Post from May, 2008

Finally – a glimmer of hope

Thursday, 29. May 2008 23:28

So. Misha was not getting better. She was now MORE reactive and fear aggressive when she saw other dogs. For a few weeks we didn’t do any training and completely avoided ‘dog yards’ because I didn’t want to make her miserable any more. We just walked the same ‘dog free’ route every day and played together.

After a few weeks I got myself together and found a Canine Good Citizen class with a trainer that was willing to take a chance on us. The teacher was a huge help to us (even though I was pretty much a disaster). Misha behaved badly towards the other dogs but we learned some more basic obedience with lots of positive reinforcement and had fun. Somehow, on test day, everything came together.  If you had never met Misha you would never have guessed she was afraid of other dogs.  And then there was an incident with another dog that distracted the trainer for just a couple of minutes.  It gave Misha an extra minute or two relax to realize the new dog walking towards us was not a threat and she did the exercise perfectly.  We passed and Misha now has her CGC tag.

Now CGC class was over – what to do next? I posted on a local message board asking for advice on more classes or places where I could continue to expose her to other dogs in a controlled atmosphere. A very kind trainer/behaviorist replied with a a bunch of amazingly good information. Her most important advice was to buy a little 50 page booklet named Cautious Canine by Patricia McConnell.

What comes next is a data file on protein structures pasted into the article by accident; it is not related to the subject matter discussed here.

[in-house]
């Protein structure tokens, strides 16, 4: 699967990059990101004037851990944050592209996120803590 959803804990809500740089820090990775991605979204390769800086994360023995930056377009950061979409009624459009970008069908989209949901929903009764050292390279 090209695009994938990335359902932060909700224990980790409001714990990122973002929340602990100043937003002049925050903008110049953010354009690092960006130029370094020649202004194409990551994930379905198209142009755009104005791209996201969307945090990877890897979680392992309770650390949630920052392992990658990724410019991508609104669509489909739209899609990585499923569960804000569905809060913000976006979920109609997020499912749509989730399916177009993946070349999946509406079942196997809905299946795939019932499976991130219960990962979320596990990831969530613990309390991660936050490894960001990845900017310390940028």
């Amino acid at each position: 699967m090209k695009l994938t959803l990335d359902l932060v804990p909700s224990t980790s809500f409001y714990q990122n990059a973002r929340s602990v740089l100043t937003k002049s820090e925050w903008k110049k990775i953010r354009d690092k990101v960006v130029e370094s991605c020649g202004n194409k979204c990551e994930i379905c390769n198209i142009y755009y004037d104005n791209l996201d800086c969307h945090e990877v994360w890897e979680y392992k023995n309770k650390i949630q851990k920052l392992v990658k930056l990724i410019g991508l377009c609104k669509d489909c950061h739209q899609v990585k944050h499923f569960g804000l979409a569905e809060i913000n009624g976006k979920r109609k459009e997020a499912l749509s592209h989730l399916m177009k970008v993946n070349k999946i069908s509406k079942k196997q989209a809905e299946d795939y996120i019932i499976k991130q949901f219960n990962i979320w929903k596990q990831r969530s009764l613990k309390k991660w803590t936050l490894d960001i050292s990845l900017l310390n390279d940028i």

We started working on the program in the book, techniques called desensitization and counter conditioning.

We worked on lots of basic stuff at home. It didn’t take over our lives but we spent at least a few minutes practicing basic commands every day. I realized how easy it was to work in a ‘watch me’ just walking past her. We did happy stuff, lots of treats and praise. No harsh corrections this time around. More than one person told me I was just ‘bribing’ her. Oh well, bribery was making us both a lot happier than punishment did.

Our daily walks had a zigzag pattern to keep us on the opposite side of the street from all the dog yards. For a few weeks I saw no real difference in her reaction to other dogs. We could stay far enough away that she wouldn’t bark and lunge – but she wouldn’t ‘watch me’ or even pay attention to a treat until we were completely out of sight of the other dog.

On the good side, with the more positive training style we were both enjoying our daily walks and training sessions a lot more. But I was getting discouraged by her continuing dog reactivity. I was beginning to think we would just have to ‘manage’ her, keep her out of situations with other dogs. Honestly, there were days where I just kept up the program because I had to feel like I was doing SOMETHING.

Then one day we passed a previously dog-free yard and a dog rushed the fence and barked at us. I turned us to the side and headed across the street. Misha’s hackles went up a little – but she didn’t bark or lunge back towards him. She followed me across the street and nudged my hand to request her liver treat. I was too startled to play it out exactly right but we did get headed in the right direction. She made eye contact with me and sat when I stopped walking. She most definitely got a whole handful of liver treats. Do I believe I can bribe a dog not to be scared? Oh hell yes!